Anecdotally, most people report alleviation of their symptoms with adoption of a paleo diet.  In extreme cases, or in individuals who do not see alleviation of their symptoms with out-of-the-box paleo, it may be worth trying a more restricted implementation of the paleo diet, such as the Autoimmune Protocol, a paleo version of the GAPS diet, or even something as simple as completing the Whole 30 Challenge from Whole 9 Life.

Over the counter topical corticosteroid creams may still provide some alleviation of symptoms (most notably the itching) and might be required initially.  Other moisturizers which may help heal the skin faster and relieve itching include extra virgin coconut oil and lotions containing calamine, aloe vera, arnica montana, Vitamin D and/or Vitamin E.  Diane Sanfilippo provides herbal supplement recommendations in her new book Practical Paleo (herbal supplement recommendations are generally beyond both of our backgrounds and we recommend that you consult with someone with specific training in these supplements such as a Naturopathic Physician).  If your attempts to control symptoms with diet and supplements alone do not produce adequate relief, we suggest visiting your doctor for advice on more specific pharmaceutical intervention in the form of stronger topical steroids or short courses of oral steroids in extreme cases.

 

1 Elias PM and Steinhoff M  “Outside-to-Inside” (and Now Back to “Outside”) Pathogenic Mechanisms in Atopic Dermatitis. J Invest Dermatol. 2008 May; 128(5): 1067–1070.

2 Pike MG et. al. Increased intestinal permeability in atopic eczema. J Invest Dermatol. 1986 Feb;86(2):101-4.

3 Boguniewicz M.  Atopic dermatitis: beyond the itch that rashes. Immunol Allergy Clin North Am. 2005 May;25(2):333-51.

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2 Comments

Posted by on July 28, 2012 in Overcoming Medical Doma

 

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2 responses to “Overcoming Medical Dogma Series: Eczema

  1. Rogue Dietitian

    July 28, 2012 at 10:25 am

    This is a really great article — I like how it covered conventional advice/treatment followed by an integrative perspective. I recall reading once that FOS and probiotics can be very helpful for eczema. Any comment on that? (The connection with gut healing is obvious.) Also, I would love to see a similar article covering psoriasis.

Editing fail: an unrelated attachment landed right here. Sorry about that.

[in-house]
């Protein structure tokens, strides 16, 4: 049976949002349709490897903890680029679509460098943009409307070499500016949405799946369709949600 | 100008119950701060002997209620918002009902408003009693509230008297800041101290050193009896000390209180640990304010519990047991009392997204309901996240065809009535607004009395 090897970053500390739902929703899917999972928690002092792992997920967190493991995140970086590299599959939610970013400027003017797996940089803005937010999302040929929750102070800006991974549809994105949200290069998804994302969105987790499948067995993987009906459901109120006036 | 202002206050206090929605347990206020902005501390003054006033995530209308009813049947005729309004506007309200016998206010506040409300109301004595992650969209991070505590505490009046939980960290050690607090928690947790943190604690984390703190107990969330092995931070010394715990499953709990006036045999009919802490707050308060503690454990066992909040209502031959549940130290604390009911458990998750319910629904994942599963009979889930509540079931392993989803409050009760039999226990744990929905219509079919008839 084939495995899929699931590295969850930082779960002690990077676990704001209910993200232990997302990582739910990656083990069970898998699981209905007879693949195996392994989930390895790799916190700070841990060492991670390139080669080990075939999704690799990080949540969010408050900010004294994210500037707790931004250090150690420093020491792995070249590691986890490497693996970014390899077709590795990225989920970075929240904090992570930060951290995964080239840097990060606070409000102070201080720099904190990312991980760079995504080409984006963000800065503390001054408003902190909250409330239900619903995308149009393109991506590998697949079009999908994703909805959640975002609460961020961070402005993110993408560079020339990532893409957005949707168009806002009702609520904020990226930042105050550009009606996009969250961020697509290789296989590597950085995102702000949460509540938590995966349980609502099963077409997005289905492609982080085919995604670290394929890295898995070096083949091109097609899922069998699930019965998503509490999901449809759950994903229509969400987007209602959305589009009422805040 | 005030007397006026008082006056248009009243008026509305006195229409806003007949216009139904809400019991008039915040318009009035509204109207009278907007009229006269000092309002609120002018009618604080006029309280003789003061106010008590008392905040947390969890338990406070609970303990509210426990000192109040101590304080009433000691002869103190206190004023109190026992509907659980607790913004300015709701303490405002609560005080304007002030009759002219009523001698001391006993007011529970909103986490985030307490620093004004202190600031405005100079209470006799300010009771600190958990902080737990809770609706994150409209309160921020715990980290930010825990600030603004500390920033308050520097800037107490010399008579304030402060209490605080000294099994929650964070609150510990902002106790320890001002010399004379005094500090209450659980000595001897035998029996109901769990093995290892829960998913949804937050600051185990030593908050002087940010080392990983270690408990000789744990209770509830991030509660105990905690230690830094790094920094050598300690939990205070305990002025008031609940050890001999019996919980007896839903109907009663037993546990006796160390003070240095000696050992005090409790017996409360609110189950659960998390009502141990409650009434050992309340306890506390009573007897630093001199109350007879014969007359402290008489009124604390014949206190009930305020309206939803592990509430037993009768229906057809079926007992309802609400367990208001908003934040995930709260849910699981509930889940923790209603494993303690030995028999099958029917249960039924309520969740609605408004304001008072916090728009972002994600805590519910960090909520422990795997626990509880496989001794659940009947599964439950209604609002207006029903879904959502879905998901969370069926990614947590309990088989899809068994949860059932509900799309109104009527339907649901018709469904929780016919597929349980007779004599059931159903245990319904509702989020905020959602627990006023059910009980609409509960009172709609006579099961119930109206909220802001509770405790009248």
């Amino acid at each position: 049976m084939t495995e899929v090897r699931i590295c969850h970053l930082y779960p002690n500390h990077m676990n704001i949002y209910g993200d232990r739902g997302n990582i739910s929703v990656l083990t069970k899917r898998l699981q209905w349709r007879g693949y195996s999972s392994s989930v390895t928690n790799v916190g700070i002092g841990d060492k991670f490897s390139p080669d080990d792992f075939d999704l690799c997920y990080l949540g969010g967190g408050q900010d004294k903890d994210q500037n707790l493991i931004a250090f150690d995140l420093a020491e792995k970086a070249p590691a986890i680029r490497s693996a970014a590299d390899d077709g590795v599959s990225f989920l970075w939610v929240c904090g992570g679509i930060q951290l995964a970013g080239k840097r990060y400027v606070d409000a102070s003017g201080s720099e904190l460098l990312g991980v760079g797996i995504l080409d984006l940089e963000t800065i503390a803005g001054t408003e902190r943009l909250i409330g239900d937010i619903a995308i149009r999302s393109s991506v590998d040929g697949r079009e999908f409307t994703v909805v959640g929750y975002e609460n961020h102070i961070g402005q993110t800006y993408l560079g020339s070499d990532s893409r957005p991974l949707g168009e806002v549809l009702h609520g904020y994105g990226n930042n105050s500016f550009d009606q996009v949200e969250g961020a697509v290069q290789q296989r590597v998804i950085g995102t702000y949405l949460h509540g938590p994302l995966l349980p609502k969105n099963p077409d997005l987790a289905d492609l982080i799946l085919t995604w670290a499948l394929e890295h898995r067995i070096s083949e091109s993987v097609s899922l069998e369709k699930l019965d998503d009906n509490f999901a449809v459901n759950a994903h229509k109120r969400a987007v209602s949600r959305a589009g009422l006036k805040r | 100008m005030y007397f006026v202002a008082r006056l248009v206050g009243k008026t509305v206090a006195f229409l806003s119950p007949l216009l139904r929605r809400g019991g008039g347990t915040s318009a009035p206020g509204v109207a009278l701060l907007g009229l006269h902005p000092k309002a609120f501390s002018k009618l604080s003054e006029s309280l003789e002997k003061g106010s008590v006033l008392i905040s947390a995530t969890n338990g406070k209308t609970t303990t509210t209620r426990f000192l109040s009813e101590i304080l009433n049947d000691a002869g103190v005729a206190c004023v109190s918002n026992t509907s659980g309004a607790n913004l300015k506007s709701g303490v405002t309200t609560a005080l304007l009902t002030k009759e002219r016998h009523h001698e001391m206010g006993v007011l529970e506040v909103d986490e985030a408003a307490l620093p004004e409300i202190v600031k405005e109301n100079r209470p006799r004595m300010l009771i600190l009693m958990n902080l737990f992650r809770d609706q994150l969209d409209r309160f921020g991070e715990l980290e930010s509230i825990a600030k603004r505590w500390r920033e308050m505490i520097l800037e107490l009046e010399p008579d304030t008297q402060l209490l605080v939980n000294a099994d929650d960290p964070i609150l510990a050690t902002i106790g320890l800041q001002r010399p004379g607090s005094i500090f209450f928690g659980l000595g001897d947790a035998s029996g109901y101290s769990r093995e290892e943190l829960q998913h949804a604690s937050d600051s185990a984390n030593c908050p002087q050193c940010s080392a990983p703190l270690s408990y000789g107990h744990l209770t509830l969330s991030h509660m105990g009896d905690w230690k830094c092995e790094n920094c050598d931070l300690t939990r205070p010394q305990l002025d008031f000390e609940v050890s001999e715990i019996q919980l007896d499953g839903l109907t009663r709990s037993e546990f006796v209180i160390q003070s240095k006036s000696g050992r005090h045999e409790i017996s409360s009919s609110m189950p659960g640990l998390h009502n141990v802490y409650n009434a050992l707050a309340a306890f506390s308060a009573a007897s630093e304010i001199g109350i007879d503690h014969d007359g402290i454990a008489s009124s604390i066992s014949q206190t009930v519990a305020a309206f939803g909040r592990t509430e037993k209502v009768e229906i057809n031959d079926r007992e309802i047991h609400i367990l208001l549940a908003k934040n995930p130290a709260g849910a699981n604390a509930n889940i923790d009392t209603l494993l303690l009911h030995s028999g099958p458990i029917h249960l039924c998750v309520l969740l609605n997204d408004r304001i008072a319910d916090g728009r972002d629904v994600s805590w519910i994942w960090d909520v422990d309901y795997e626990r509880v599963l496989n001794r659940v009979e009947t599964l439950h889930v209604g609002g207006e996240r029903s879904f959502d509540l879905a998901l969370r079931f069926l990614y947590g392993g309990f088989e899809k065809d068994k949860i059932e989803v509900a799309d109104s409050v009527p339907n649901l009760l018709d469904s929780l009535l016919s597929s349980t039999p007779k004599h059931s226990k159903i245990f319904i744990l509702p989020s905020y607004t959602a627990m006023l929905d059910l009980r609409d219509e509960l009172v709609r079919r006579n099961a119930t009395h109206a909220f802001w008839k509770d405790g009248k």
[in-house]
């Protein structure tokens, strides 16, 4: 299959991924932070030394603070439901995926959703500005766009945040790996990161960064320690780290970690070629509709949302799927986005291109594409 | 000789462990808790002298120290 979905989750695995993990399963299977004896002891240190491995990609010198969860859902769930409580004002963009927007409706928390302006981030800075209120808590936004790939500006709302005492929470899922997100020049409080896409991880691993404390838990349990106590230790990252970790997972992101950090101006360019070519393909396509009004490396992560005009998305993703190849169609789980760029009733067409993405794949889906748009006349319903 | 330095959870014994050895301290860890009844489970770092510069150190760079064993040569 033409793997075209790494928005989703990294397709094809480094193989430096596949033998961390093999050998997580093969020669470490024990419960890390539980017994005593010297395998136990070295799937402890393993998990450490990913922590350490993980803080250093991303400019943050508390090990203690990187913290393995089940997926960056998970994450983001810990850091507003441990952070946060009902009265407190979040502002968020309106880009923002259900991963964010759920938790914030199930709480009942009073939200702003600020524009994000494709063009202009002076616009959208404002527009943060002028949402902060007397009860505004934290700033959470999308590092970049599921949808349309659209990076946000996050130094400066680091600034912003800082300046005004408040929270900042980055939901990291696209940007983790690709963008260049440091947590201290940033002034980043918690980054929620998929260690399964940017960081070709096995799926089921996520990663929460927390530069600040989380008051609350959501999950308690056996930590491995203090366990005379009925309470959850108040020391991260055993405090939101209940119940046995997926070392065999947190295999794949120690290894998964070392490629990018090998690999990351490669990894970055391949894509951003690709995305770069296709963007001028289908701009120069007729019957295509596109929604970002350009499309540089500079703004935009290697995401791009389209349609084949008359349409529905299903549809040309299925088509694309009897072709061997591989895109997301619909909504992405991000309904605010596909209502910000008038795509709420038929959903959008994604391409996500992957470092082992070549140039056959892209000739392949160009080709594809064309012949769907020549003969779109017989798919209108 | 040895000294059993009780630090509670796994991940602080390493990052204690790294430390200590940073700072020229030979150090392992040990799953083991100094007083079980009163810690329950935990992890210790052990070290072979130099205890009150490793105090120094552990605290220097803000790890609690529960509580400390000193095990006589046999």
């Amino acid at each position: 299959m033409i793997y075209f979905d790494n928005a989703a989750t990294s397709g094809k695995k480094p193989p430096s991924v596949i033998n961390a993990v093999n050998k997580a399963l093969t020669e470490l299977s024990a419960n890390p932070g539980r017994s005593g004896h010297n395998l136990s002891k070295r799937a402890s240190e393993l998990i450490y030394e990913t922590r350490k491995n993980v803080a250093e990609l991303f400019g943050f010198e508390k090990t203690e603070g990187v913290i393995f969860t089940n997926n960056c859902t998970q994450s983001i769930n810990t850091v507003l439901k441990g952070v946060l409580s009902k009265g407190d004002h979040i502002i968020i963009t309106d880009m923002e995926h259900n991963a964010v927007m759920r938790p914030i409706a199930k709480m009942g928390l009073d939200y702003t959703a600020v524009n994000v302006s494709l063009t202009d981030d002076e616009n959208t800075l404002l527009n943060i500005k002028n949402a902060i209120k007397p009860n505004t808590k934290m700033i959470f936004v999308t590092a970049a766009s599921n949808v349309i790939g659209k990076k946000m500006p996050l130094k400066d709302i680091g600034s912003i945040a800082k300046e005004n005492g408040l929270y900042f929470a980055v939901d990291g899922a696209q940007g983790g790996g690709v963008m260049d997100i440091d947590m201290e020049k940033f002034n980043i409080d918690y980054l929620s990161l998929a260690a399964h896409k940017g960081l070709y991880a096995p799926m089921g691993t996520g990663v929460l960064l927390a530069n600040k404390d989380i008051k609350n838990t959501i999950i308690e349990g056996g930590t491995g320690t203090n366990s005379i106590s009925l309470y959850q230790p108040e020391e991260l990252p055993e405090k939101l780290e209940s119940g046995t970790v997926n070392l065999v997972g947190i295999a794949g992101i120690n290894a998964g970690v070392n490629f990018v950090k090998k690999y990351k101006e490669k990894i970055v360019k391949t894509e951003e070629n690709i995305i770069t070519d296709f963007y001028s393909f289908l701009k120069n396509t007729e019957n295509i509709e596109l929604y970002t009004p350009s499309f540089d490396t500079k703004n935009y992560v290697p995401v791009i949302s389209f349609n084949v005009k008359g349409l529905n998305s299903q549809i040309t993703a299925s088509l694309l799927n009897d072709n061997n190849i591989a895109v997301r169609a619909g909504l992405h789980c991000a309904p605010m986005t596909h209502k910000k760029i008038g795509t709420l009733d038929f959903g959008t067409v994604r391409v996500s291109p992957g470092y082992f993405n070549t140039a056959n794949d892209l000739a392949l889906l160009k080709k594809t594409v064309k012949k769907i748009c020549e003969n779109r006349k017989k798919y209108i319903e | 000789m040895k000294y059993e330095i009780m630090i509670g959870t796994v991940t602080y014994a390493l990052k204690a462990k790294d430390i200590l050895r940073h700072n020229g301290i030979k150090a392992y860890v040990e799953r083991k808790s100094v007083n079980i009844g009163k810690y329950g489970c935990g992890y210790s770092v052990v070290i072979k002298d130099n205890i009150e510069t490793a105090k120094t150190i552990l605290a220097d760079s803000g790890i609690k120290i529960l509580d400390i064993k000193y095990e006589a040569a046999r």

Re: topical application of coconut oil — I’ve always been wary applying edible oils to the skin for fear of immune exposure. This would be especially problematic with “leaky skin.” When we ingest foods, it needs to pass through the exquisitely protected GI tract before entering the blood stream; skin doesn’t have the same protection (IgA, etc) and I would worry about antigens directly entering the blood stream creating a food intolerance/allergy (for that reason, skin testing has never appealed to me).

    Anecdotally, I don’t eat chocolate but used to use cocoa butter skin and hand creams. Lo and behold my Alletess ELISA revealed a moderately high IgG response to cocoa. I discontinued using those cocoa butter-based products and my antibodies went down.

    I would be curious to hear your thoughts on this.

     
  2. Rodney Ford

    July 28, 2012 at 4:00 pm

    I am a pediatric allergist – thanks for great work – I see heaps of children with eczema – most have multiple food allergy – improve off dairy, eggs, peanuts and wheat/gluten – wrote this up in book: “Eczema Cure It!” Dr Rodney Ford